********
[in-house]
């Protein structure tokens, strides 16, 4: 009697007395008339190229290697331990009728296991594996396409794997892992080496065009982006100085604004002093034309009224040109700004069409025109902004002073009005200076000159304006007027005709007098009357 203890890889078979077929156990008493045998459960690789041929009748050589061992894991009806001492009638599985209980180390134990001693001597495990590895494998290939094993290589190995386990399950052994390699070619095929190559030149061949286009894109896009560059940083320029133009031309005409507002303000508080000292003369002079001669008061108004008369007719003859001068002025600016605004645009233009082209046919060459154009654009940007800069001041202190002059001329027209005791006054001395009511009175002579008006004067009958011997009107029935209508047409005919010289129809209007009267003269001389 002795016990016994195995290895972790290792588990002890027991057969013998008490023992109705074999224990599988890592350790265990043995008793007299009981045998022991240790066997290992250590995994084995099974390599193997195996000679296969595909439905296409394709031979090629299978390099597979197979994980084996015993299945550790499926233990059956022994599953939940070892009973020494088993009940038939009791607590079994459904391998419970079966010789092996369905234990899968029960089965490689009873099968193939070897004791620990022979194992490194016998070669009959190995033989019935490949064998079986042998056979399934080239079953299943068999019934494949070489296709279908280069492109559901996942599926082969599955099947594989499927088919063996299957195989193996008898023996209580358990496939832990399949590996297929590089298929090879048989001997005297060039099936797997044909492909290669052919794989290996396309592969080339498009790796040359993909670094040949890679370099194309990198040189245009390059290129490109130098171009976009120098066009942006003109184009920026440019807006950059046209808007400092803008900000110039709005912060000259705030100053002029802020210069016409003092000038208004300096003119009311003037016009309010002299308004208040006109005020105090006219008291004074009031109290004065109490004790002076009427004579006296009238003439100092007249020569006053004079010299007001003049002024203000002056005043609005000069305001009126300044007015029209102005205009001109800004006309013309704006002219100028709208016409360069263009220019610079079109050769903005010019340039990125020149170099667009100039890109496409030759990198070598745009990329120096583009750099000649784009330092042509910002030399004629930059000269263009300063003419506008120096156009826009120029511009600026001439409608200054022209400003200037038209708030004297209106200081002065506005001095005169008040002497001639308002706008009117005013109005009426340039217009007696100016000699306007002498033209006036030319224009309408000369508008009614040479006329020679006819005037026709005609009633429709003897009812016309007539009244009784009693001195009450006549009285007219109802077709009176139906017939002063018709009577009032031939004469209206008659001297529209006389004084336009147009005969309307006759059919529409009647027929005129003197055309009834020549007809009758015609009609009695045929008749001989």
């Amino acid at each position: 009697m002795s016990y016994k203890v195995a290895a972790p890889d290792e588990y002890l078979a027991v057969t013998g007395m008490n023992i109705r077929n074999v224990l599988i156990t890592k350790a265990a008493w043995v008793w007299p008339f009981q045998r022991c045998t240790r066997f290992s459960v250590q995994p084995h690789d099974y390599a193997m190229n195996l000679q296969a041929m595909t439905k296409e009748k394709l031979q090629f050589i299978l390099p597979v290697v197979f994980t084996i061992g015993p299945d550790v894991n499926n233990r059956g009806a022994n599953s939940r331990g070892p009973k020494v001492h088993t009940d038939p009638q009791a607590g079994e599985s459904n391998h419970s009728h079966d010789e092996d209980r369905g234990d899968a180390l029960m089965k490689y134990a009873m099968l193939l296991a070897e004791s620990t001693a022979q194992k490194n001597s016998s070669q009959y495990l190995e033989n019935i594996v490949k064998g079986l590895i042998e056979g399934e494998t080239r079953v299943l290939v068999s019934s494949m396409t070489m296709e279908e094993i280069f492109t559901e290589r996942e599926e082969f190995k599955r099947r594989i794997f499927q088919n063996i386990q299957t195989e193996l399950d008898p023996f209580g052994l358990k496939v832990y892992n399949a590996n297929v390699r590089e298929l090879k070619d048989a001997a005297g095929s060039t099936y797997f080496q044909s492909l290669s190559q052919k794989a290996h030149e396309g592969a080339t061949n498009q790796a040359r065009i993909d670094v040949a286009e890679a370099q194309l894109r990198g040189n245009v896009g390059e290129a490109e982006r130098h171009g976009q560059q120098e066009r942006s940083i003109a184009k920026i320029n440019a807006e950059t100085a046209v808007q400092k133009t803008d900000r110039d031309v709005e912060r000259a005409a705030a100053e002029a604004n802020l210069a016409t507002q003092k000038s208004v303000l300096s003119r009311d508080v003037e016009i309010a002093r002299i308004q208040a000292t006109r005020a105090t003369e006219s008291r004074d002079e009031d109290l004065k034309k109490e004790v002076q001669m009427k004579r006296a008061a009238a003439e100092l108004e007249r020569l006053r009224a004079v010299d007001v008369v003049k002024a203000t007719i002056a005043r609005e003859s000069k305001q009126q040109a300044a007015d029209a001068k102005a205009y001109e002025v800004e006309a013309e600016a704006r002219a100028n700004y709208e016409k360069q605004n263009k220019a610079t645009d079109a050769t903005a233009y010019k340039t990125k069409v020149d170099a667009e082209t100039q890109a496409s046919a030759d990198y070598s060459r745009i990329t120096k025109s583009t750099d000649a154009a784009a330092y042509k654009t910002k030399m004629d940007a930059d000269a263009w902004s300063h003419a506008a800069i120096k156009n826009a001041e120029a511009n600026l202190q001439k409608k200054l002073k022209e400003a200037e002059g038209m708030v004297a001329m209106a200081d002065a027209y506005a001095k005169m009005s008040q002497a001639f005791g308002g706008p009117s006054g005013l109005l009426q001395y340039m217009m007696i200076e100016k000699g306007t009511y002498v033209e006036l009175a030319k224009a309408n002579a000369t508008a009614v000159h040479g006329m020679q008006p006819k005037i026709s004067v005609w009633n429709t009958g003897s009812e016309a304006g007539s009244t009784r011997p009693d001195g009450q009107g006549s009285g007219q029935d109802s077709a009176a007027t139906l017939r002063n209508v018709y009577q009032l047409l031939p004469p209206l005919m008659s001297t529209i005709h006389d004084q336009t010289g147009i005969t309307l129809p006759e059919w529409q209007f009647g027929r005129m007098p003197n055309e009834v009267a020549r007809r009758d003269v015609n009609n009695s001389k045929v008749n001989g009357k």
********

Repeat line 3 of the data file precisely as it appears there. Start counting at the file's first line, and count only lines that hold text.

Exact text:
């Amino acid at each position: 009697m002795s016990y016994k203890v195995a290895a972790p890889d290792e588990y002890l078979a027991v057969t013998g007395m008490n023992i109705r077929n074999v224990l599988i156990t890592k350790a265990a008493w043995v008793w007299p008339f009981q045998r022991c045998t240790r066997f290992s459960v250590q995994p084995h690789d099974y390599a193997m190229n195996l000679q296969a041929m595909t439905k296409e009748k394709l031979q090629f050589i299978l390099p597979v290697v197979f994980t084996i061992g015993p299945d550790v894991n499926n233990r059956g009806a022994n599953s939940r331990g070892p009973k020494v001492h088993t009940d038939p009638q009791a607590g079994e599985s459904n391998h419970s009728h079966d010789e092996d209980r369905g234990d899968a180390l029960m089965k490689y134990a009873m099968l193939l296991a070897e004791s620990t001693a022979q194992k490194n001597s016998s070669q009959y495990l190995e033989n019935i594996v490949k064998g079986l590895i042998e056979g399934e494998t080239r079953v299943l290939v068999s019934s494949m396409t070489m296709e279908e094993i280069f492109t559901e290589r996942e599926e082969f190995k599955r099947r594989i794997f499927q088919n063996i386990q299957t195989e193996l399950d008898p023996f209580g052994l358990k496939v832990y892992n399949a590996n297929v390699r590089e298929l090879k070619d048989a001997a005297g095929s060039t099936y797997f080496q044909s492909l290669s190559q052919k794989a290996h030149e396309g592969a080339t061949n498009q790796a040359r065009i993909d670094v040949a286009e890679a370099q194309l894109r990198g040189n245009v896009g390059e290129a490109e982006r130098h171009g976009q560059q120098e066009r942006s940083i003109a184009k920026i320029n440019a807006e950059t100085a046209v808007q400092k133009t803008d900000r110039d031309v709005e912060r000259a005409a705030a100053e002029a604004n802020l210069a016409t507002q003092k000038s208004v303000l300096s003119r009311d508080v003037e016009i309010a002093r002299i308004q208040a000292t006109r005020a105090t003369e006219s008291r004074d002079e009031d109290l004065k034309k109490e004790v002076q001669m009427k004579r006296a008061a009238a003439e100092l108004e007249r020569l006053r009224a004079v010299d007001v008369v003049k002024a203000t007719i002056a005043r609005e003859s000069k305001q009126q040109a300044a007015d029209a001068k102005a205009y001109e002025v800004e006309a013309e600016a704006r002219a100028n700004y709208e016409k360069q605004n263009k220019a610079t645009d079109a050769t903005a233009y010019k340039t990125k069409v020149d170099a667009e082209t100039q890109a496409s046919a030759d990198y070598s060459r745009i990329t120096k025109s583009t750099d000649a154009a784009a330092y042509k654009t910002k030399m004629d940007a930059d000269a263009w902004s300063h003419a506008a800069i120096k156009n826009a001041e120029a511009n600026l202190q001439k409608k200054l002073k022209e400003a200037e002059g038209m708030v004297a001329m209106a200081d002065a027209y506005a001095k005169m009005s008040q002497a001639f005791g308002g706008p009117s006054g005013l109005l009426q001395y340039m217009m007696i200076e100016k000699g306007t009511y002498v033209e006036l009175a030319k224009a309408n002579a000369t508008a009614v000159h040479g006329m020679q008006p006819k005037i026709s004067v005609w009633n429709t009958g003897s009812e016309a304006g007539s009244t009784r011997p009693d001195g009450q009107g006549s009285g007219q029935d109802s077709a009176a007027t139906l017939r002063n209508v018709y009577q009032l047409l031939p004469p209206l005919m008659s001297t529209i005709h006389d004084q336009t010289g147009i005969t309307l129809p006759e059919w529409q209007f009647g027929r005129m007098p003197n055309e009834v009267a020549r007809r009758d003269v015609n009609n009695s001389k045929v008749n001989g009357k």